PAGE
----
At the start of 2021 the World Bank forecast a 4.8% growth in the Dominican Republic’s GDP in 2021 and 4.5% in 2022, above the growth projected for the Caribbean region of 3.7% for 2021. A rebound in the tourism sector in 2021 is likely to boost the country’s economic growth further. The Ministry of Tourism reported more than 327,000 visitors to the country in April 2021, a 7.5% increase compared with the month before.

While tourism is a key sector in the Dominican Republic, in order to maintain growth the country has embarked upon a path of diversification. The OECD’s Production Transformation Policy Review highlights the country’s strong agricultural sector. It is the largest producer of organic cocoa in the world (30% of global production) and also leads on organic bananas (55%). Strengthening this sector and further diversification, including its growing textile and apparel manufacturing sector, would aid with economic development. The US is currently its largest trading partner, but the country is aiming to expand trade with other countries.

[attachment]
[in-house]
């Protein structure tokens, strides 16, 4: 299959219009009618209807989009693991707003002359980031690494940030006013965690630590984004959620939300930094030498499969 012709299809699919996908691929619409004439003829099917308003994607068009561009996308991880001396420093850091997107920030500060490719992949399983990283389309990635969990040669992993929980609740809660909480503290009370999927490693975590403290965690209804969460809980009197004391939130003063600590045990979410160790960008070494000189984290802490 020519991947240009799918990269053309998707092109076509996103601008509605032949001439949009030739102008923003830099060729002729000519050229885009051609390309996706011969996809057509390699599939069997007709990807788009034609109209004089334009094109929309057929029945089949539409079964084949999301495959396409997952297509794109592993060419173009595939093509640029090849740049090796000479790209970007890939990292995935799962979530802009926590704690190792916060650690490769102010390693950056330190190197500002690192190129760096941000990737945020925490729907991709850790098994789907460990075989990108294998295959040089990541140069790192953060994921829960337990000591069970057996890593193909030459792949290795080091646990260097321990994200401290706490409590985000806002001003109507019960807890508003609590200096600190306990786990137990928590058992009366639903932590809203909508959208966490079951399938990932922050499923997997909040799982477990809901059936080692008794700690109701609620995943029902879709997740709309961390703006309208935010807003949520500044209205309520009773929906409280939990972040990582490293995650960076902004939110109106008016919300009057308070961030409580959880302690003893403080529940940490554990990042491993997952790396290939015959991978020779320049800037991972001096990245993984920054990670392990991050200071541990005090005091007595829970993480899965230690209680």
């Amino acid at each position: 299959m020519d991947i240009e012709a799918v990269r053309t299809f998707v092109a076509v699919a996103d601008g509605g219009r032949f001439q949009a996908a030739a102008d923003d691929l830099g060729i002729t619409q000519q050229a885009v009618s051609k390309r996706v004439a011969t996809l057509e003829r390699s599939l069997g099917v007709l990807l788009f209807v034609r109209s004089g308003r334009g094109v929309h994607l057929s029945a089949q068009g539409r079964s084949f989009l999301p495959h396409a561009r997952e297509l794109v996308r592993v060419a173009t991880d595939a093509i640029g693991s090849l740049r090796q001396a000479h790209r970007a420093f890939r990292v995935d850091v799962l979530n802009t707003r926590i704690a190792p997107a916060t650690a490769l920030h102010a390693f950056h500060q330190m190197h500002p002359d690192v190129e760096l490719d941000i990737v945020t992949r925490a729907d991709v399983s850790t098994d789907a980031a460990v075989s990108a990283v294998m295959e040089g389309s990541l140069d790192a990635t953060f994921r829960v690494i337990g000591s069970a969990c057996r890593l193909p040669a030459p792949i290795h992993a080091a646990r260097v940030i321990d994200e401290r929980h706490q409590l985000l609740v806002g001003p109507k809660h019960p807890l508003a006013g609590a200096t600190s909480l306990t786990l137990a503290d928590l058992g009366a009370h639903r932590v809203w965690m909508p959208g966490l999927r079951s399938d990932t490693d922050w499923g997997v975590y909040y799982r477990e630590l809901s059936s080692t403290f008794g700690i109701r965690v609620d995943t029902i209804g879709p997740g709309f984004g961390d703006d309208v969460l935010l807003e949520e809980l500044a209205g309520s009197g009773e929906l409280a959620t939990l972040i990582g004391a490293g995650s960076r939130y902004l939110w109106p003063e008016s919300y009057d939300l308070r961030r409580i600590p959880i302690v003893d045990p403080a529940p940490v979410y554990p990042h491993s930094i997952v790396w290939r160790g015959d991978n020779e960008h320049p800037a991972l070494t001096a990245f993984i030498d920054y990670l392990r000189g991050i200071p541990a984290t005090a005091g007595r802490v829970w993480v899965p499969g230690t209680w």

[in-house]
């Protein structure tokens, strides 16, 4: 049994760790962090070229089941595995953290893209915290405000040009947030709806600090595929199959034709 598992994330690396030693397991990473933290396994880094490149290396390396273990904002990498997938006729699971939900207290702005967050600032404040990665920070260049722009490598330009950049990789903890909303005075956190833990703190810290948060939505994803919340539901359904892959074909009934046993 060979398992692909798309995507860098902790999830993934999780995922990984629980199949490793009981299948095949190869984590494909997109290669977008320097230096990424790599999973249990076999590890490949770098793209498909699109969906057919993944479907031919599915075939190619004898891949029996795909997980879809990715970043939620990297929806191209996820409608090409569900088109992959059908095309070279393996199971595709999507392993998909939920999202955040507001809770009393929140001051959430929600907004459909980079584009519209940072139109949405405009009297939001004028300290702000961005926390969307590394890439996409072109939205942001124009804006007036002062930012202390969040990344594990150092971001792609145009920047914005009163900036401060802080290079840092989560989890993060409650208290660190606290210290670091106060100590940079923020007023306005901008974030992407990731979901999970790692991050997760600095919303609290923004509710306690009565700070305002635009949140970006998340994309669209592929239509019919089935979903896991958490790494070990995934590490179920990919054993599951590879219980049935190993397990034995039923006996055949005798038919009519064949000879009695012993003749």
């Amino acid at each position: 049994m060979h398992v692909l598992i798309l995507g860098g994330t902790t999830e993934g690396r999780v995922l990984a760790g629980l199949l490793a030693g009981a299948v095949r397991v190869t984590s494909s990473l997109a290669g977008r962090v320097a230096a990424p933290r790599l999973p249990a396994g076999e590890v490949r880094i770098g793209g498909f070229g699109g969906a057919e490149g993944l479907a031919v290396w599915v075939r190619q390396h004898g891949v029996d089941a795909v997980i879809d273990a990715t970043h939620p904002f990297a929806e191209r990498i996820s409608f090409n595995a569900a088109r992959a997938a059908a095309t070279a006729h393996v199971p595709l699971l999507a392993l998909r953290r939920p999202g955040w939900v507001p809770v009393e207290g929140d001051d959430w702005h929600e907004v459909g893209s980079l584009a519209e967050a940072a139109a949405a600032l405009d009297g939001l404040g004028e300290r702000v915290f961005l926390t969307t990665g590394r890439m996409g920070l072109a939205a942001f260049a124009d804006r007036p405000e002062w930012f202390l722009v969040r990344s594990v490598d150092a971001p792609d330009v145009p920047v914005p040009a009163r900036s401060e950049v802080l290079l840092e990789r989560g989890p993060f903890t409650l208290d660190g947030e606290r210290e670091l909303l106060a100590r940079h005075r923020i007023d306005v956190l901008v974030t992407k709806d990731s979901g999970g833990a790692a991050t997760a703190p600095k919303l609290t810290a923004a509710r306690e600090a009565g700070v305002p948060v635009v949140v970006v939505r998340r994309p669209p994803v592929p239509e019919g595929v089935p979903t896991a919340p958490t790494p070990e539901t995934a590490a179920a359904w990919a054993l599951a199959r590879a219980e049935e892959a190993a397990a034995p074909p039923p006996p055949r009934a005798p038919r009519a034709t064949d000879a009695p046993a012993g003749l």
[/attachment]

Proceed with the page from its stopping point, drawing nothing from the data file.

The Bahamas has the highest GDP per capita in the Caribbean region, reaching $34,863.4 in 2019. The country offers a stable political and economic environment, offering investors freedom from taxes. The economy, however, is heavily reliant on the tourism and financial services sectors. The Bahamas National